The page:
Friday, June 13, 2014

Victory Book Club: The Zookeeper's Wife by Diane Ackerman, 2007

There’s a saying that when we don’t understand the past, it is bound to repeat itself. It is because of that saying that I kept reading The Zookeeper’s Wife. Three times I almost put this book down because I did not expect the horrors of the past to touch the strings of my heart. I can’t say I’ve ever been described as empathetic, however when it comes to animals, I feel a deep compassion. Maybe I read this story wrong, because I felt for the animals, and for the relationships the people had with them. It isn’t that their stories overshadowed those of the people, it is that animals aren’t in control of a war brought on by humans. Regardless, The Zookeeper’s Wife’s story showed me a very different perspective of war. One that I found to be both alarming and generous at the same time.

The book is not a novel, but written from accounts taken from Antonina Zabinski’s diaries. She and her husband Jan were the zookeepers of the Warsaw Zoo during World War II. Along with accounts of other’s that experienced the war in Warsaw and historical events, The Zookeeper’s Wife, chronicles how the zoo helped the underground movement as well as assisted in hiding Poles and Jews in the Villa and animal enclosures of the zoo.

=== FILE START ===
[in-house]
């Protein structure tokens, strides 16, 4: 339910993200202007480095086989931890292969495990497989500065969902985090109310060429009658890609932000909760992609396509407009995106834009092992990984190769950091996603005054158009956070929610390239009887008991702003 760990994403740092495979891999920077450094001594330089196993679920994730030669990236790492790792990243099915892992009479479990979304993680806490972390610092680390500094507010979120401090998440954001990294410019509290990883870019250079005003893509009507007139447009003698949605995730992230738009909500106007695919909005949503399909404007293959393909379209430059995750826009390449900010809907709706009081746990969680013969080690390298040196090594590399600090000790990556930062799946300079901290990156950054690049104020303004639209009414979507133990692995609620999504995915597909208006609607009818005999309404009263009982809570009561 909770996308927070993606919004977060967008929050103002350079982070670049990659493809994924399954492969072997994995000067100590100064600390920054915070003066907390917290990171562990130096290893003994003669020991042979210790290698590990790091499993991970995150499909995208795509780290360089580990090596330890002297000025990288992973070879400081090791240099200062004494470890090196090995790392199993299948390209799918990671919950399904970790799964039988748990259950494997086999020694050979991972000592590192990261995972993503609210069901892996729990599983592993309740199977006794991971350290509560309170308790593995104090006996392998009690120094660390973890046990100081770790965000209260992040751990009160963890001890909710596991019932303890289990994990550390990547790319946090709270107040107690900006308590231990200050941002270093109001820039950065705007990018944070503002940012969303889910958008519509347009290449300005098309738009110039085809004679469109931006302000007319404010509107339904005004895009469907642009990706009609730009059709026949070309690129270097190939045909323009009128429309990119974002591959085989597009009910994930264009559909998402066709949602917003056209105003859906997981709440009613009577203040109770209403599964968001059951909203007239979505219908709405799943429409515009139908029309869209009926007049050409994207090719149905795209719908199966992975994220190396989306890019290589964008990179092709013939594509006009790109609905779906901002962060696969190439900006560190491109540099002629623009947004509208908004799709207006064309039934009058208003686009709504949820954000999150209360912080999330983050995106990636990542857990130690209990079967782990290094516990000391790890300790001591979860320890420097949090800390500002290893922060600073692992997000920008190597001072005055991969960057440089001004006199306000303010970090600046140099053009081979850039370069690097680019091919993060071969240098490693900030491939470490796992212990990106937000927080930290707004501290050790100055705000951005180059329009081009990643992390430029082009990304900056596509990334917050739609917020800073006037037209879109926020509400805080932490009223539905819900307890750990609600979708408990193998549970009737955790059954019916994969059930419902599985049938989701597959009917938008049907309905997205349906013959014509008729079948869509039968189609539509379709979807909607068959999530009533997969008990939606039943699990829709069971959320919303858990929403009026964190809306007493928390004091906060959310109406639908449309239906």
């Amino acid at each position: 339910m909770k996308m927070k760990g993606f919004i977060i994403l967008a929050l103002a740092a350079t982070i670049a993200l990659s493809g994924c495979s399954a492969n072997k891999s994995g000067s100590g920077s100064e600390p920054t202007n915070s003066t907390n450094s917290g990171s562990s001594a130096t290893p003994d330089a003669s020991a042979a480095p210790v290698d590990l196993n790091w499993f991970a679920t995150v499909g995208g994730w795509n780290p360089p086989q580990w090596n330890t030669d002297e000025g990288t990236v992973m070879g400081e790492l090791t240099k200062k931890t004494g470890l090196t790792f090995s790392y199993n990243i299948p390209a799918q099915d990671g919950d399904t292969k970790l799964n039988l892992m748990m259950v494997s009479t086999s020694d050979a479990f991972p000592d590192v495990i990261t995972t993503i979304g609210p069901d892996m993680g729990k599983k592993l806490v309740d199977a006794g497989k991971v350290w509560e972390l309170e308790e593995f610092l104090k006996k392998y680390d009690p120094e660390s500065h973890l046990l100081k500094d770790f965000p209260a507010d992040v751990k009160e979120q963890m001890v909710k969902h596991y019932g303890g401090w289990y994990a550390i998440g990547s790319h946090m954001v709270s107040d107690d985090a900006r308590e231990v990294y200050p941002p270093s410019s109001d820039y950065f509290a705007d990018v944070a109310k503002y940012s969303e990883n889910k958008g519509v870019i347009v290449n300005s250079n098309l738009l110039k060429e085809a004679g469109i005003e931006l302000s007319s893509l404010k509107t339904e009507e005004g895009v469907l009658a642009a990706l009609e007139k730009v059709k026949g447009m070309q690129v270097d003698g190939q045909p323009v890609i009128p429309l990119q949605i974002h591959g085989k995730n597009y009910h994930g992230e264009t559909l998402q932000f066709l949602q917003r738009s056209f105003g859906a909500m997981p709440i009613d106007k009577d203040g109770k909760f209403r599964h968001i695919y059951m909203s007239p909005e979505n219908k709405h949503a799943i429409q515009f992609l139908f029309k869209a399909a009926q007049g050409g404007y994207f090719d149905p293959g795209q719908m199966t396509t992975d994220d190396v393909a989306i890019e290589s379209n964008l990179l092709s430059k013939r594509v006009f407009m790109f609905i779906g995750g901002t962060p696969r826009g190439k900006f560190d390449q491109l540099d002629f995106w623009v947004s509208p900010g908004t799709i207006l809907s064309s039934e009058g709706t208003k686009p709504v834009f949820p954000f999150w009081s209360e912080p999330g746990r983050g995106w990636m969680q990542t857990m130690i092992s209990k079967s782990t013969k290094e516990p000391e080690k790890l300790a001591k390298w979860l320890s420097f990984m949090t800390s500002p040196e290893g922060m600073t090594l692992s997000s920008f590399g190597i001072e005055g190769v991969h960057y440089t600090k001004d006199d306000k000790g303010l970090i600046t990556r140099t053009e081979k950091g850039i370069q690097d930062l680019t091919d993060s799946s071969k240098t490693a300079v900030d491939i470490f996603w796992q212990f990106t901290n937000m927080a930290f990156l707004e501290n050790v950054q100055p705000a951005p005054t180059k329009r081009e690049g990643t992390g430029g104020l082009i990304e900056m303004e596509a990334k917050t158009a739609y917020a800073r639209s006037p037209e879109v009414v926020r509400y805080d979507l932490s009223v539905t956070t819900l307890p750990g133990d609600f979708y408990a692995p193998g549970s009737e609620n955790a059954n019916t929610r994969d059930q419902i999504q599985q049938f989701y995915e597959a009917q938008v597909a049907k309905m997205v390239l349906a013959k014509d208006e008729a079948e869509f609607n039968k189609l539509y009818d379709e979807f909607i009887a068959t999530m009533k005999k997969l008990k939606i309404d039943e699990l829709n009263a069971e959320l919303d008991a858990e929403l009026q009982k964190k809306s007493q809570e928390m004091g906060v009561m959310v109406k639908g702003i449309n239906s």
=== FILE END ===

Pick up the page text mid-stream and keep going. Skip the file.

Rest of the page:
It is Antonina’s way with animals that allows the family to live cohesively with them, as well as use them to protect their friends on the run from the occupation. Hurt, but otherwise wild, animals would be brought to live inside the Villa alongside the family until they were well enough to return to their enclosure. New baby animals would at times become pets for their son Rys, or other visitors of the Villa that were in need of a companion during the war.

When bombs started falling from the sky they did not discriminate animals from people. The war treated everyone equally, leaving death and destruction along the way. Antonina’s story shows the horrors of both the people and animals of Warsaw dealt with, specifically the idea of pureness. Nazis adopted the belief that animals, like people, should be pure Aryan. Zoos were looted for their best animals and sent to German zoos, while the ones left behind were often killed for sport.

Although the Zabinski family and most of the Villa’s visitors survived, many animals didn’t. As an animal lover I find it commendable that the zookeeper’s wife and other guests of the Villa took to protecting animals as best they could during the occupation of their city. I know I wouldn’t dream of leaving my pets behind, and it is comforting to know that my sentiments have been shared in times of darkness for all animals. 

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